It seems intuitive that high blood pressure, or hypertension, would cause headache. After all, we often associate headaches with our blood vessels, especially headaches with pounding pain.
High blood pressure is just what it sounds like – your blood is moving through your blood vessels at a higher pressure than normal. Of course, your blood pressure is constantly changing due to a variety of factors, but we’re talking about a higher pressure than is normal under the circumstances, or generally higher than normal.
In 1913 Dr. Theodore C. Janeway suggested a link between high blood pressure and headache. Many of Janeway’s theories are still generally accepted today – but the hypertension headache connection is under suspicion.
I should put it this way – it’s generally accepted that hypertension in most cases doesn’t cause headache. In fact, it’s more likely to be the other way around.
In fact, this past spring a study in Norway (published in the 15 April edition of Neurology) suggested that high blood pressure is linked to fewer headaches, and even migraine attacks!
It seems more clear that headaches could cause high blood pressure. First, pain itself can cause temporary high blood pressure. That’s usually not considered dangerous, and it goes away (in other words, chronic pain is not likely to cause long-term high blood pressure).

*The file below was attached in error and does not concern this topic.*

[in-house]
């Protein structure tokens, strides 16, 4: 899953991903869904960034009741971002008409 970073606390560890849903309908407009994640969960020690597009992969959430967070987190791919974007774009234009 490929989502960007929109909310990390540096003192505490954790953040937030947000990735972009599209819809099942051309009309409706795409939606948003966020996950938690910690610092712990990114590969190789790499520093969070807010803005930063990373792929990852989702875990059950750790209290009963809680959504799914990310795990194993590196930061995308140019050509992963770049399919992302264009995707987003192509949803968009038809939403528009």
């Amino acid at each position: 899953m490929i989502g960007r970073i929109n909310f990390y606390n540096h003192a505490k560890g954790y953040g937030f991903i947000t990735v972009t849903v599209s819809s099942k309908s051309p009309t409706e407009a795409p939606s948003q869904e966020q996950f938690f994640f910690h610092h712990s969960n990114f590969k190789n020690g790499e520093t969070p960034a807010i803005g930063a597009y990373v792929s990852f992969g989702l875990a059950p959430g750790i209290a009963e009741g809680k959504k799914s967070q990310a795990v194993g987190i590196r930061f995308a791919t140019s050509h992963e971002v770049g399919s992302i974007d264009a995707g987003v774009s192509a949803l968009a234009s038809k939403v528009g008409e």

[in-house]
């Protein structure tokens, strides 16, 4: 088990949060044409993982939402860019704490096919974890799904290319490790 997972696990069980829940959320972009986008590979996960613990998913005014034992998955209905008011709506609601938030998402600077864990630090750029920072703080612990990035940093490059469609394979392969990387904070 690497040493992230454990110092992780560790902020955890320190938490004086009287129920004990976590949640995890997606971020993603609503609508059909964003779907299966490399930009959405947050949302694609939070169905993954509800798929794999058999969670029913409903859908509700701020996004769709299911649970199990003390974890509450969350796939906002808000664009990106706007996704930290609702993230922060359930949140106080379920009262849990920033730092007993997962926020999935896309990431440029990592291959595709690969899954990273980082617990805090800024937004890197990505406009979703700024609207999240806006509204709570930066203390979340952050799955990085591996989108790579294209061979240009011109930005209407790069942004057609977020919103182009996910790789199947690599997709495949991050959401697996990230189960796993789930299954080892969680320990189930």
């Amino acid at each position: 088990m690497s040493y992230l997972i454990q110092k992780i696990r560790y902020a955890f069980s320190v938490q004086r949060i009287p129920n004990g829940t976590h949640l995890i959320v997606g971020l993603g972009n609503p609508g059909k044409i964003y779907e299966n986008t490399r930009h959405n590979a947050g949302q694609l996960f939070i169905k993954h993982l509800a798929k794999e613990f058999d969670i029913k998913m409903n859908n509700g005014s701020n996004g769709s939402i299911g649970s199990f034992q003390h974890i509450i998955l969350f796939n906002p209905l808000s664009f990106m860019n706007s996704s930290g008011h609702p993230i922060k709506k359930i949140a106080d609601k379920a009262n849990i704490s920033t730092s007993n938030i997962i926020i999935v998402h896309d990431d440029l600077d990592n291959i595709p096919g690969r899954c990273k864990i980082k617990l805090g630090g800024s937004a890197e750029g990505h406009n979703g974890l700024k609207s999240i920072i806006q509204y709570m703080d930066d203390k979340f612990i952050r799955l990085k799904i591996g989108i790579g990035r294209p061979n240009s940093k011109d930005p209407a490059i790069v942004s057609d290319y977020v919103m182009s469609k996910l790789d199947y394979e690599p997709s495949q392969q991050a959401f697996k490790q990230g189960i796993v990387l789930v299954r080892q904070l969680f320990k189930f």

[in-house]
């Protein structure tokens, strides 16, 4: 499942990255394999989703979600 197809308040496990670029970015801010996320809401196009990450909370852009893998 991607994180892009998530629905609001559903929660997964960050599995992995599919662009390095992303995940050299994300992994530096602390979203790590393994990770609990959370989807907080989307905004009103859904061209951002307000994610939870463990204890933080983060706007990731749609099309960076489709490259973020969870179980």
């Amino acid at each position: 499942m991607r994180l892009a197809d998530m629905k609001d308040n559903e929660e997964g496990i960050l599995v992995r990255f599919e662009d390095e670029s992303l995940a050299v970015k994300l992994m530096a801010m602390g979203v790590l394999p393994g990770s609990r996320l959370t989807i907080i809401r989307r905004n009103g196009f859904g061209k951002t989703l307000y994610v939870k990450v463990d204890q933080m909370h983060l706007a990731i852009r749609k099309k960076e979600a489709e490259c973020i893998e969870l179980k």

Second, many medications taken for headache can cause high blood pressure. Long term use of anti-inflammatory drugs can cause hypertension. This would include ibuprofen (ie Advil) and naproxen (Naprosyn).
But wait – aren’t some drugs for hypertension also used to treat migraine? Yes, there are preventative drugs for migraine that are also used for hypertension, such as calcium channel blockers and beta blockers (such as Atenolol (Tenormin)). However, the reason these work for migraine is not the same reason they work for high blood pressure.
In 2005, British researchers fought back and suggested that hypertension does cause headache. This was a meta-study, studying the data from other studies. However, there are reasons why this probably isn’t the last word.
For example, the study showed that people on medication for hypertension had fewer headaches. That shouldn’t be a surprise, but it’s a long way from proving that hypertension is causing headache. Also, these weren’t studies designed to find out if high blood pressure causes headache – they were focused on other things. Studies focused on the question are still inconclusive after almost 100 years. (more on this study)
Drs Young and Silberstein sum it up well in their book Migraine and Other Headaches:
In order for high blood pressure to cause a headache, it has to be so high that it overcomes the normal protective reflex of the brain’s blood vessels … Blood pressure so high that it causes a headache is a medical emergency. Some people may have high, but not immediately dangerous, blood pressure due to pain caused by a headache.
Is high blood pressure causing my headache? Probably not. But do be cautious of taking medications that could increase blood pressure, especially if your doctor is already concerned about your blood pressure.